An early ideal Edgewater when it still had a chance of being named the Camelot.
An early ideal Edgewater when it still had a chance of being named the Camelot.
What became of Camelot, Lawton Gowey's - or perhaps Bob Bradley's - record of the Edgewater dated May 29, 1963.
What became of Camelot, Lawton Gowey’s – or perhaps Bob Bradley’s – record of the Edgewater dated May 29, 1963.
Either Jean or I recorded this repeat sometime in 2005, I think.
Either Jean or I recorded this repeat sometime in 2005, I think.

The Wall Street pier, about the size of a football field, was replaced in the early 1960s with what the waterfront long wanted: a big hotel.  First sketches of the Edgewater show it as the Camelot Inn.  The Edgewater is perhaps best known for the visiting Beatles, of whom the now common fish tale is told that they followed the instructions written on the waterfront side of the hotel and fished from their window.  We suspect that a trolling of the bottom might still catch some paint chips fallen a century ago from the worn sides of the Montcalm.

An early and passionate rendering of the  planned Edgewater - or Camelot.
An early and passionate rendering of the planned Edgewater – or Camelot.

WEB EXTRAS

Anything to add, Paul?  Certainly, and beginning again with Ron Edge’s selection of links to other features we have had swimming in the Pacific in the past.  Ron has also put up the cover to our illustrated history of the waterfront.  I suspect that if it is clicked then several chapter choices will appear.  We remind the reader that this Waterfront History is always available in toto on this blog.  And was also propose again that when in doubt or squinting that readers should click twice and sometimes thrice.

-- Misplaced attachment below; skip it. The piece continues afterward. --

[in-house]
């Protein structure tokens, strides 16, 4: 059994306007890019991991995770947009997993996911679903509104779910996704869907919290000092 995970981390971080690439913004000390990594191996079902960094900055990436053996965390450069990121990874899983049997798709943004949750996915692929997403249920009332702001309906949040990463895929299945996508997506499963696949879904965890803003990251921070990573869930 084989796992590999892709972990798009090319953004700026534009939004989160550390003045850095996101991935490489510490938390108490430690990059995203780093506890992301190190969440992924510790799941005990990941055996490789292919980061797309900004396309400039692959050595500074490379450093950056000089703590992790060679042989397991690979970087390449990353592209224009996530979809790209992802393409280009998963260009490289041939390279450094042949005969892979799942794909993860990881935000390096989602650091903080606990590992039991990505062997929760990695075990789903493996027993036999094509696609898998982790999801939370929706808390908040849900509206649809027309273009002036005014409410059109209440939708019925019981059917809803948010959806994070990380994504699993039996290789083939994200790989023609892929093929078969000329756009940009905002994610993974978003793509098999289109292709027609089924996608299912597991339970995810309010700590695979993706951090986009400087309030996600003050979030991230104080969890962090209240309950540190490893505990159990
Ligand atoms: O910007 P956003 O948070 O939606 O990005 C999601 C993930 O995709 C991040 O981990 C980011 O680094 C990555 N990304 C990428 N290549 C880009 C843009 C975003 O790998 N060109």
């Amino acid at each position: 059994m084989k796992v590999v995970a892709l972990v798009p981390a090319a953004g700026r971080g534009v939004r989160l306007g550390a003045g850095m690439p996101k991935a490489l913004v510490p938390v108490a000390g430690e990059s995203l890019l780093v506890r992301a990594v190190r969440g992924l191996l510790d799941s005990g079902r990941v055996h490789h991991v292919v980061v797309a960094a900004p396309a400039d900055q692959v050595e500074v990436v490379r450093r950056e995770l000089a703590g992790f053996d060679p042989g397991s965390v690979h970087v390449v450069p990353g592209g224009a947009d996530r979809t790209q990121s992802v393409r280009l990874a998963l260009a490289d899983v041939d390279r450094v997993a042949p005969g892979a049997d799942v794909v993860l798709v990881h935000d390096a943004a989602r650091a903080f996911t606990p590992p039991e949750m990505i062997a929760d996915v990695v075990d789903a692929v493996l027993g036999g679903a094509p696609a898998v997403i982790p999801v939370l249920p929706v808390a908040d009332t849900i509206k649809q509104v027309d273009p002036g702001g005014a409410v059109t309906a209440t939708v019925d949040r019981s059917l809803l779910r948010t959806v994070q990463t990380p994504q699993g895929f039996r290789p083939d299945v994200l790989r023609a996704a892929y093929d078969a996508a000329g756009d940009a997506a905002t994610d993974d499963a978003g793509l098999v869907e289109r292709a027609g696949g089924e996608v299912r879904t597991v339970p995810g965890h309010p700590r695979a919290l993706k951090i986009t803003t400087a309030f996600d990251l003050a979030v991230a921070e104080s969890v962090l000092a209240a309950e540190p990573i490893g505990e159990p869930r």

THEN: Pier 70 when it was still Pier 14, ca. 1901, brand new but not yet "polished."  Courtesy, Lawton Gowey

THEN: Before this the first shovel of the last of Denny Hill was ceremonially dropped to the conveyor belt at Battery Street, an “initial bite of 30,000 cubic yards of material” was carved from the cliff along the east side of 5th Avenue to make room for both the steam shovel and several moveable belts that extended like fingers across the hill.  It was here that they met the elevated and fixed last leg of the conveyor system that ran west on Battery Street to the waterfront.  (Courtesy, Seattle Municipal Archive)

belltown-moran-then

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THE WATERFRONT FIRE OF 1910 – at the FOOT OF WALL STREET

Looking west down Wall Street thru the popular ruins.
Looking west down Wall Street thru the popular ruins.

1910-Wall-fire-now-lk-w-WEB

A clip from the March 23, 2003 Pacific Magazine
CLICK TO ENLARGE – A clip from the March 23, 2003 Pacific Magazine
The ruins looking northeast from the waterfront.
The ruins looking northeast from the waterfront.
The 1910 fire's remains seen west over First Avenue.
The 1910 fire’s remains seen west over First Avenue.

====

RAILROAD AVENUE LOOKING NORTH FROM WALL STREET

Merged from two negatives, Railroad Avenue looking north over Wall Street.
Merged from two negatives, Railroad Avenue looking north over Wall Street.
Jean has a colored version of this repeat, and I shall encourage him to find it and following his discovery also erase this caption for the prospect is obvious.
Jean has a colored version of this repeat, and I shall encourage him to find it and following his discovery also erase this caption for the prospect is obvious.
You should probably CLICK-TO-ENLARGE this insert.
You should probably CLICK-TO-ENLARGE this insert.

=======

QUIZ  – SELF-CONFIDENCE WILL BE REWARDED TO THE READER WHO CAN REVEAL FROM WHAT THE HISTORICAL PHOTO BELOW WAS RECORDED.

RR-ave.-fm-Pike-st-trestle-lk-n.-THEN-web

RR-Ave.-fm-Pike-trestle-NOW-WEB

4 thoughts on “Seattle Now & Then: The Wall Street Pier”

  1. Hi Paul,
    I am only aware of one Montcalm that was a barque-rigged sailing vessel. That is the Montcalm of 1902, 2,315 tons built at Nantes, France, which was used in around Cape Horn service by La Societe des Voiliers Nantais. The vessel was broken up in the Netherlands in 1924.
    A list of her fleetmates and a photo of her sister-ship Amiral Courbet may be seen here: http://voiliersnantais.free.fr/HTML/page006.html
    Kind Regards,
    Kyle

  2. Hi Jean,
    From what I can tell, the UW Collection’s information must be incorrect. There was an Alma-class armored corvette named Montcalm started for the French Navy in 1865 and completed in 1869. However, that vessel never left Cherbourg after 1884, and was condemned and broken up in 1891. It’s appearance was also radically different, notably due to a ram bow. More information here: http://en.wikipedia.org/wiki/Alma-class_ironclad
    Kind Regards,
    Kyle